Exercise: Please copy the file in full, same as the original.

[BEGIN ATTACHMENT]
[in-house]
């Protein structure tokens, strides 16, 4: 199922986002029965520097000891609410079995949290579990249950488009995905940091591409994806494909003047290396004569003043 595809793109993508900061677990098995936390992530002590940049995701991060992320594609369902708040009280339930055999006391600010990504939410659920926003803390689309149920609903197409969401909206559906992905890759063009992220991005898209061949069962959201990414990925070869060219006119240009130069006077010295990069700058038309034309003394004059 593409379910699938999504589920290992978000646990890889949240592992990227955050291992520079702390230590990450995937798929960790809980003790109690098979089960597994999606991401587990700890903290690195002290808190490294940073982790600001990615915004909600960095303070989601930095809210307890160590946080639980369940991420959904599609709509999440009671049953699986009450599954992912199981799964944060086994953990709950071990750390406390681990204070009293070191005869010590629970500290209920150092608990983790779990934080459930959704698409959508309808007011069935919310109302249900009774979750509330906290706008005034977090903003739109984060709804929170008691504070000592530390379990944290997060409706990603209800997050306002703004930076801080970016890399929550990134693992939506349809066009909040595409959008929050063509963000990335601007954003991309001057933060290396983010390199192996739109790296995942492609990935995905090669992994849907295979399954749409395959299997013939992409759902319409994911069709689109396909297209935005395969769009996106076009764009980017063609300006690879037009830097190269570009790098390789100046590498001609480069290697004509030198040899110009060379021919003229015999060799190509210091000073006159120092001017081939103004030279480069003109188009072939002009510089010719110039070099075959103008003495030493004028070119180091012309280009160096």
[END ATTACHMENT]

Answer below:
[in-house]
């Protein structure tokens, strides 16, 4: 199922986002029965520097000891609410079995949290579990249950488009995905940091591409994806494909003047290396004569003043 595809793109993508900061677990098995936390992530002590940049995701991060992320594609369902708040009280339930055999006391600010990504939410659920926003803390689309149920609903197409969401909206559906992905890759063009992220991005898209061949069962959201990414990925070869060219006119240009130069006077010295990069700058038309034309003394004059 593409379910699938999504589920290992978000646990890889949240592992990227955050291992520079702390230590990450995937798929960790809980003790109690098979089960597994999606991401587990700890903290690195002290808190490294940073982790600001990615915004909600960095303070989601930095809210307890160590946080639980369940991420959904599609709509999440009671049953699986009450599954992912199981799964944060086994953990709950071990750390406390681990204070009293070191005869010590629970500290209920150092608990983790779990934080459930959704698409959508309808007011069935919310109302249900009774979750509330906290706008005034977090903003739109984060709804929170008691504070000592530390379990944290997060409706990603209800997050306002703004930076801080970016890399929550990134693992939506349809066009909040595409959008929050063509963000990335601007954003991309001057933060290396983010390199192996739109790296995942492609990935995905090669992994849907295979399954749409395959299997013939992409759902319409994911069709689109396909297209935005395969769009996106076009764009980017063609300006690879037009830097190269570009790098390789100046590498001609480069290697004509030198040899110009060379021919003229015999060799190509210091000073006159120092001017081939103004030279480069003109188009072939002009510089010719110039070099075959103008003495030493004028070119180091012309280009160096």